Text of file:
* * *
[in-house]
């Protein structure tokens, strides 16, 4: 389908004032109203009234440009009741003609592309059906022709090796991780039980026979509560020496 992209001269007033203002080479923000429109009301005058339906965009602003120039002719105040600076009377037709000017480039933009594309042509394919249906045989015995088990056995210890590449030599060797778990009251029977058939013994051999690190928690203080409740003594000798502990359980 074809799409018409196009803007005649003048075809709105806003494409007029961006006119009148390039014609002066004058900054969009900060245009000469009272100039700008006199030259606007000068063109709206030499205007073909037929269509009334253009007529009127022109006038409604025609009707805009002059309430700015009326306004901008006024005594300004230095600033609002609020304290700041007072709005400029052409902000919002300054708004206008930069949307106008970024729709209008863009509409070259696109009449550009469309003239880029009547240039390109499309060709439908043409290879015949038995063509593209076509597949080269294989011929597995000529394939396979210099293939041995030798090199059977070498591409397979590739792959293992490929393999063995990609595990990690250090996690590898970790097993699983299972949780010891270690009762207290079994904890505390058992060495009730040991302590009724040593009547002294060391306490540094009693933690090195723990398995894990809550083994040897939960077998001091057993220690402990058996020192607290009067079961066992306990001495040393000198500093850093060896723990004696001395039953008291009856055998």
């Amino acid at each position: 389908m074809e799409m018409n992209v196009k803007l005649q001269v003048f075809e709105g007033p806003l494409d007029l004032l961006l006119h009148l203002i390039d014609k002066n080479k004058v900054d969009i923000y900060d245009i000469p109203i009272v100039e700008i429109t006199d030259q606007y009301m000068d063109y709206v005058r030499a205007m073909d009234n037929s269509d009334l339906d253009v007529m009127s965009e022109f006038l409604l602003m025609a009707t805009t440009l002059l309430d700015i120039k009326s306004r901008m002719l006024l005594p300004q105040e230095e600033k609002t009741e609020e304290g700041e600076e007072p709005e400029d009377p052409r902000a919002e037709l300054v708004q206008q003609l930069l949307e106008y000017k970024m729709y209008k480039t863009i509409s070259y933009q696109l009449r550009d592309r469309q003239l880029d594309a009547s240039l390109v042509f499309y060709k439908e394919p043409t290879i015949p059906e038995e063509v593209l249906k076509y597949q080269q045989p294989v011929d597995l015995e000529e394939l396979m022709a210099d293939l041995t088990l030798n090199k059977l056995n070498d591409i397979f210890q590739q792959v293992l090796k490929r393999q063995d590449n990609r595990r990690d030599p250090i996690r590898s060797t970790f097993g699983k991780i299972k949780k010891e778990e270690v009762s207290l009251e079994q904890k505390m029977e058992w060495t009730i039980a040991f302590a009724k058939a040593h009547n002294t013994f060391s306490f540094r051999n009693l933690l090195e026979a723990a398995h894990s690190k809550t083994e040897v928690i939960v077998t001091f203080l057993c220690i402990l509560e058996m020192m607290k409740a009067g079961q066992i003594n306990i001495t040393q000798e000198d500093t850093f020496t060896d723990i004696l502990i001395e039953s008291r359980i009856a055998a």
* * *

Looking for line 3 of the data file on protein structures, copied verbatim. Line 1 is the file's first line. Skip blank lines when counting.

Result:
């Amino acid at each position: 389908m074809e799409m018409n992209v196009k803007l005649q001269v003048f075809e709105g007033p806003l494409d007029l004032l961006l006119h009148l203002i390039d014609k002066n080479k004058v900054d969009i923000y900060d245009i000469p109203i009272v100039e700008i429109t006199d030259q606007y009301m000068d063109y709206v005058r030499a205007m073909d009234n037929s269509d009334l339906d253009v007529m009127s965009e022109f006038l409604l602003m025609a009707t805009t440009l002059l309430d700015i120039k009326s306004r901008m002719l006024l005594p300004q105040e230095e600033k609002t009741e609020e304290g700041e600076e007072p709005e400029d009377p052409r902000a919002e037709l300054v708004q206008q003609l930069l949307e106008y000017k970024m729709y209008k480039t863009i509409s070259y933009q696109l009449r550009d592309r469309q003239l880029d594309a009547s240039l390109v042509f499309y060709k439908e394919p043409t290879i015949p059906e038995e063509v593209l249906k076509y597949q080269q045989p294989v011929d597995l015995e000529e394939l396979m022709a210099d293939l041995t088990l030798n090199k059977l056995n070498d591409i397979f210890q590739q792959v293992l090796k490929r393999q063995d590449n990609r595990r990690d030599p250090i996690r590898s060797t970790f097993g699983k991780i299972k949780k010891e778990e270690v009762s207290l009251e079994q904890k505390m029977e058992w060495t009730i039980a040991f302590a009724k058939a040593h009547n002294t013994f060391s306490f540094r051999n009693l933690l090195e026979a723990a398995h894990s690190k809550t083994e040897v928690i939960v077998t001091f203080l057993c220690i402990l509560e058996m020192m607290k409740a009067g079961q066992i003594n306990i001495t040393q000798e000198d500093t850093f020496t060896d723990i004696l502990i001395e039953s008291r359980i009856a055998a």